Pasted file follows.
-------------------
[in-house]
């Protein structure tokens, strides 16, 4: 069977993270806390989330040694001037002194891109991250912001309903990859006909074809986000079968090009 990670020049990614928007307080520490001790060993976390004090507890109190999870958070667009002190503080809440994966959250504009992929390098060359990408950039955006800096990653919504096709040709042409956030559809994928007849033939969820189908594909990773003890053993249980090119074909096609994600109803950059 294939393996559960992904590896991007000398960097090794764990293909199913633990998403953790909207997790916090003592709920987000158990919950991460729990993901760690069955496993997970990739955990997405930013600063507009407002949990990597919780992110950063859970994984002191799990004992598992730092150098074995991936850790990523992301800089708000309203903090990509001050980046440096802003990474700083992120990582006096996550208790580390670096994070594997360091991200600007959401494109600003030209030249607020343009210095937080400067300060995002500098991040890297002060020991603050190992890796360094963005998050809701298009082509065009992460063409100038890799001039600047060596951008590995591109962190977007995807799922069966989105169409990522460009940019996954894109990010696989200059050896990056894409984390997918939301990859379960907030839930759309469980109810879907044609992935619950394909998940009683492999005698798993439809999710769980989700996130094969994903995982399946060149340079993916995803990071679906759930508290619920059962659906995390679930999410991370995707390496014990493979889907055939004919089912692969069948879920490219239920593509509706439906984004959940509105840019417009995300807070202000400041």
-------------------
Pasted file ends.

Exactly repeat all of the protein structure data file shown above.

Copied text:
[in-house]
């Protein structure tokens, strides 16, 4: 069977993270806390989330040694001037002194891109991250912001309903990859006909074809986000079968090009 990670020049990614928007307080520490001790060993976390004090507890109190999870958070667009002190503080809440994966959250504009992929390098060359990408950039955006800096990653919504096709040709042409956030559809994928007849033939969820189908594909990773003890053993249980090119074909096609994600109803950059 294939393996559960992904590896991007000398960097090794764990293909199913633990998403953790909207997790916090003592709920987000158990919950991460729990993901760690069955496993997970990739955990997405930013600063507009407002949990990597919780992110950063859970994984002191799990004992598992730092150098074995991936850790990523992301800089708000309203903090990509001050980046440096802003990474700083992120990582006096996550208790580390670096994070594997360091991200600007959401494109600003030209030249607020343009210095937080400067300060995002500098991040890297002060020991603050190992890796360094963005998050809701298009082509065009992460063409100038890799001039600047060596951008590995591109962190977007995807799922069966989105169409990522460009940019996954894109990010696989200059050896990056894409984390997918939301990859379960907030839930759309469980109810879907044609992935619950394909998940009683492999005698798993439809999710769980989700996130094969994903995982399946060149340079993916995803990071679906759930508290619920059962659906995390679930999410991370995707390496014990493979889907055939004919089912692969069948879920490219239920593509509706439906984004959940509105840019417009995300807070202000400041």